News & Insights 7 September 2021

Achieving your personal goals KiActiv® Health

Following on from our recent blog post on SMART goals, a new study has been published by researchers at the University of Pennsylvania on the effectiveness of different types of goals. It was concluded that self-chosen goals were significantly more effective than assigned goals in physical activity interventions, and the effects were greatest when these goals were implemented immediately. The researcher found that only those who chose their own goals and started immediately achieved significant increases in their activity. Importantly, they also sustained their progress for 8-weeks after the intervention ended.

“Individuals who select their own goals are more likely to be intrinsically motivated to follow through on them,” said Kevin Volpp, MD, PhD, director of Penn Center for Health Incentives and Behavioral Economics at the University of Pennsylvania and an author of the study. “They feel like the goal is theirs and this likely enables greater engagement.”

These findings support the Self-Determination Theory, which originated from the work of psychologists Edward Deci and Richard Ryan. Self-Determination Theory is an important concept within behaviour change that refers to each individual’s ability to make choices and manage their own life, as opposed to having ideas presented to them. Self-determination allows people to feel that they have control over what they are doing, and results in higher levels of motivation.

Self-Determination Theory suggests that people are intrinsically motivated make change based on 3 innate and universal psychological needs; autonomy, competence and relatedness

1) Autonomy:

People need to feel in control of their own behaviours and goals.

This sense of being able to take direct action that will result in real change plays a major part in helping people feel self-determined. Improving physical activity levels in the real world requires the individuals to understand their current behaviours and come up with ideas for change on their own, without feeling forced.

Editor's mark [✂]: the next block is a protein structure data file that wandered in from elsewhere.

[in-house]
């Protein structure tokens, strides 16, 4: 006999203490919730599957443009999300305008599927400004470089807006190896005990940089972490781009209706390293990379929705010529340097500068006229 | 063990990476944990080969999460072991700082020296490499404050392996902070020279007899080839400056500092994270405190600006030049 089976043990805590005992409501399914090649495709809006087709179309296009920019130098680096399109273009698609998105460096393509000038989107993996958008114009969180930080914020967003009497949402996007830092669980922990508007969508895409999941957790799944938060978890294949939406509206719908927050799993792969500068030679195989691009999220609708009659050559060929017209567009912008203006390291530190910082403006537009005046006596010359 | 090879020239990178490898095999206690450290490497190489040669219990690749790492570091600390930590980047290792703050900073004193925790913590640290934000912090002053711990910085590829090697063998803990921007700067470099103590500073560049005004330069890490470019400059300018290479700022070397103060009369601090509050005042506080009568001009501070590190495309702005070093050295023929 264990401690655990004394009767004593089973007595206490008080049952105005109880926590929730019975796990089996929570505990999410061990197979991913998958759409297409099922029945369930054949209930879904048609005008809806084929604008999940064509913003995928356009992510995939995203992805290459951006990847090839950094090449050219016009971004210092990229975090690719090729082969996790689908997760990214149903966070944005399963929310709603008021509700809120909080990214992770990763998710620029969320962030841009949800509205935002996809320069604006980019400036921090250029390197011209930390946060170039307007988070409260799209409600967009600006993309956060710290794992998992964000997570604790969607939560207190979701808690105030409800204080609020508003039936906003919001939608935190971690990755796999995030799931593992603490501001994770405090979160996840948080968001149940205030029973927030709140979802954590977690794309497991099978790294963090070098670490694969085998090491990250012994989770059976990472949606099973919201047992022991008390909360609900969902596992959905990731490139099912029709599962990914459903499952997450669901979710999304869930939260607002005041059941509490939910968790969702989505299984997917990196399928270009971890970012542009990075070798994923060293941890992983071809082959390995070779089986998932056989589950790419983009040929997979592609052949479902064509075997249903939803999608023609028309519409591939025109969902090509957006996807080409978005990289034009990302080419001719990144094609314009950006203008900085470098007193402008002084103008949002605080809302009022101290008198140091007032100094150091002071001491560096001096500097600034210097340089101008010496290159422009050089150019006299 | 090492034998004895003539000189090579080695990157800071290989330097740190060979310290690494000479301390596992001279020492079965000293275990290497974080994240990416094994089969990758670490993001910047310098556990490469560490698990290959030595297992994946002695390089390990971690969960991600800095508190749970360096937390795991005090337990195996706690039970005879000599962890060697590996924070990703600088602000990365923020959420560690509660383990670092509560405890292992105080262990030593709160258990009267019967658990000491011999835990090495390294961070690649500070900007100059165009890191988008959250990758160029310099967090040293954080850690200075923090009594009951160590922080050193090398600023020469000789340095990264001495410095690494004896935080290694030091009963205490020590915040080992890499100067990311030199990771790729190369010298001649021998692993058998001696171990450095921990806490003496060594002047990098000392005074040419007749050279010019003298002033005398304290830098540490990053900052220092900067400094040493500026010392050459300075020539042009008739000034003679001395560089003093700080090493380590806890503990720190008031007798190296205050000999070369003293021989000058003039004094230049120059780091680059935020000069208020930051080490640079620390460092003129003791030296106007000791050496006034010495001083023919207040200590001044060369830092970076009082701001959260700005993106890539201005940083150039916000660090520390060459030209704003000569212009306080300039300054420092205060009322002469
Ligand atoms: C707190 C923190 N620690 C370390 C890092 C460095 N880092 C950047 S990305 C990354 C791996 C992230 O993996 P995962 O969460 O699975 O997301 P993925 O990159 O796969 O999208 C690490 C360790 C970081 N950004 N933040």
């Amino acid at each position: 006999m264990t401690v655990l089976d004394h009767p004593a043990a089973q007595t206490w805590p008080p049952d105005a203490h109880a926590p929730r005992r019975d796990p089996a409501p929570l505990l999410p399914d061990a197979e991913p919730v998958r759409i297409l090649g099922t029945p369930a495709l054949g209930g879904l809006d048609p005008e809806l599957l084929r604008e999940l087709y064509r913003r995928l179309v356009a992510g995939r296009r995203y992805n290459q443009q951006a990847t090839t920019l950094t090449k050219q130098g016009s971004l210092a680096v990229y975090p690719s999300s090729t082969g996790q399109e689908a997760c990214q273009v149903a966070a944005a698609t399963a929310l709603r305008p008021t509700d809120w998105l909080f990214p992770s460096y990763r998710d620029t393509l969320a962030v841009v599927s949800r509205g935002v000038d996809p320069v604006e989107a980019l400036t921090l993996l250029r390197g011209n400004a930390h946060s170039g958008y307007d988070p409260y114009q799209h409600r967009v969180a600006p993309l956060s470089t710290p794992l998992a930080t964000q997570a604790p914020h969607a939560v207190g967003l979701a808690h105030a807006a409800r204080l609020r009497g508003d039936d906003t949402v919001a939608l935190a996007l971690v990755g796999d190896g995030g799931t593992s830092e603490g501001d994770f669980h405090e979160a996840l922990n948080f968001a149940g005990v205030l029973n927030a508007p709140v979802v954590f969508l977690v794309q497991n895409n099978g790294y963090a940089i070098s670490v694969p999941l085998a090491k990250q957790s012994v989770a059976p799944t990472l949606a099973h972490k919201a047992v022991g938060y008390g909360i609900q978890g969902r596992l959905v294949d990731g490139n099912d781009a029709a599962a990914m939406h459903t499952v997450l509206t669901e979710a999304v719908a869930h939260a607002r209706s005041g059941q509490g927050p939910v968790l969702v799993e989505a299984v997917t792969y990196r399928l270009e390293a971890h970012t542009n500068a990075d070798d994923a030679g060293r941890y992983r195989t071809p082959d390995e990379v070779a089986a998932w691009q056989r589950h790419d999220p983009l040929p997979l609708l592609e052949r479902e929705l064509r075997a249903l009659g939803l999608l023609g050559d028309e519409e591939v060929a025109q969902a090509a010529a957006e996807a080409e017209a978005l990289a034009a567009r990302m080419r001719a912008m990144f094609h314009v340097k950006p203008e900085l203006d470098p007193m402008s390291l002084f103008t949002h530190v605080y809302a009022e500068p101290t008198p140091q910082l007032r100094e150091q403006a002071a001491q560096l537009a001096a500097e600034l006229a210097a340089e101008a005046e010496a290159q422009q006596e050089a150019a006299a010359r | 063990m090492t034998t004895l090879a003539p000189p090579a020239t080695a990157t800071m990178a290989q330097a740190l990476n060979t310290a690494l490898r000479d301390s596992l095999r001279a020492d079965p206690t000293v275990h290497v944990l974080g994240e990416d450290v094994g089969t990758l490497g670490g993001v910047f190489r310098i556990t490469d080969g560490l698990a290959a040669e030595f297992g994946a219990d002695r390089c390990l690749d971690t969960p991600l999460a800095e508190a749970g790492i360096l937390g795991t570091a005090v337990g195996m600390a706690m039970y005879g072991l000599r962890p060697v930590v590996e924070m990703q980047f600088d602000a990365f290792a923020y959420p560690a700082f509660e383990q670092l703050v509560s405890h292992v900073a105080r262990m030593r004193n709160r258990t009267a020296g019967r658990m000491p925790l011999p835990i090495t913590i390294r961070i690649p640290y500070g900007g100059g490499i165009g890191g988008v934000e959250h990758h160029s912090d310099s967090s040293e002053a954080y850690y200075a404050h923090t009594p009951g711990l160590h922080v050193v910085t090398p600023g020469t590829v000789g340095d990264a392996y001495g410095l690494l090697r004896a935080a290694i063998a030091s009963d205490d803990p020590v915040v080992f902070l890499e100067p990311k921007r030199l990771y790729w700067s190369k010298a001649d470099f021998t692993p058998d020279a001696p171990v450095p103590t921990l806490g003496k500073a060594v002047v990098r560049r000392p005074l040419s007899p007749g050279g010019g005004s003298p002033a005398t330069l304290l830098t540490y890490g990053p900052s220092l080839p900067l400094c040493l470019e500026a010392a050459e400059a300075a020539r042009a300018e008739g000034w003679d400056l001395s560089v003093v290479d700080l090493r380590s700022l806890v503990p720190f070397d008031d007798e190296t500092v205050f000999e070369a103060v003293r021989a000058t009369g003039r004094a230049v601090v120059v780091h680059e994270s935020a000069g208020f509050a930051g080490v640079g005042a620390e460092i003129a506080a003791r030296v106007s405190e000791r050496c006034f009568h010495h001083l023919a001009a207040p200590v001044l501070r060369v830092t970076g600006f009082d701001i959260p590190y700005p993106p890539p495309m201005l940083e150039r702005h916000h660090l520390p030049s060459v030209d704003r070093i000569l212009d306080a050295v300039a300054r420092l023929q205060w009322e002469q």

2) Competence:

People need to gain mastery of tasks and learn different skills.

When people feel that they have the skills needed for success, they are more likely to take actions that will help them achieve their goals. Competence is helped by support. Feedback from significant others such as family and/or mentors allows individuals to recognise their progress and helps maintain motivation to achieve their goals.

3) Relatedness (or support):

People need to experience a sense of belonging and attachment to other people.

The relationship between those delivering and receiving an intervention is very important in facilitating behaviour change. A sense of being respected, understood, and cared for is essential in maintaining motivation when trying to achieve a goal.

If you are interested in a more detailed description of Self-Determination Theory and all its components in relation to physical activity, click here

At KiActiv®, we provide people with a personalised understanding of their everyday physical activity to empower self-management of their health. Focusing on everyday physical activity is fundamental to creating beneficial and sustained behaviour change, as it promotes opportunities to be active every waking hour of the day in a way that suits the individual. Self-Determination Theory is deeply rooted into our methods; our Mentors listen and provide support without prescription, allowing clients to create their own goals. Throughout the 12-weeks, clients continue to receive support to help them recognise their progress and stay motivated, which also allows for a personal connection between client and Mentor. We are proud to say that putting self-determination theory into practice allows us to be accessible to anyone and everyone, with no barrier to age, condition, or mobility, meaning anyone can be in control of their health!

The KiActiv® Team